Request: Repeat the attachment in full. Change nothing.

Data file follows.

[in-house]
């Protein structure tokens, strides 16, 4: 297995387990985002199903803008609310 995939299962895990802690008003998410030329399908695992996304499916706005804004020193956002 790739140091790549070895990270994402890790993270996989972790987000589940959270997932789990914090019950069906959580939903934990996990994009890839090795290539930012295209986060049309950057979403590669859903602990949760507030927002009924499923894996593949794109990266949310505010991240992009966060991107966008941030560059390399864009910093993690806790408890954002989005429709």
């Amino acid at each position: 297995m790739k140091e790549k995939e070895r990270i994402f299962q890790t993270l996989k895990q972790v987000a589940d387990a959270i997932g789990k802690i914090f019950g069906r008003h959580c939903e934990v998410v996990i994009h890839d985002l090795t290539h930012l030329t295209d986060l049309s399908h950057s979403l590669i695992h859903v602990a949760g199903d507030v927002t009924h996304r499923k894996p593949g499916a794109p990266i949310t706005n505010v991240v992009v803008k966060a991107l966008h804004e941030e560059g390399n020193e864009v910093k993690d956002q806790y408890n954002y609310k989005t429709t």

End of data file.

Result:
[in-house]
């Protein structure tokens, strides 16, 4: 297995387990985002199903803008609310 995939299962895990802690008003998410030329399908695992996304499916706005804004020193956002 790739140091790549070895990270994402890790993270996989972790987000589940959270997932789990914090019950069906959580939903934990996990994009890839090795290539930012295209986060049309950057979403590669859903602990949760507030927002009924499923894996593949794109990266949310505010991240992009966060991107966008941030560059390399864009910093993690806790408890954002989005429709």
């Amino acid at each position: 297995m790739k140091e790549k995939e070895r990270i994402f299962q890790t993270l996989k895990q972790v987000a589940d387990a959270i997932g789990k802690i914090f019950g069906r008003h959580c939903e934990v998410v996990i994009h890839d985002l090795t290539h930012l030329t295209d986060l049309s399908h950057s979403l590669i695992h859903v602990a949760g199903d507030v927002t009924h996304r499923k894996p593949g499916a794109p990266i949310t706005n505010v991240v992009v803008k966060a991107l966008h804004e941030e560059g390399n020193e864009v910093k993690d956002q806790y408890n954002y609310k989005t429709t």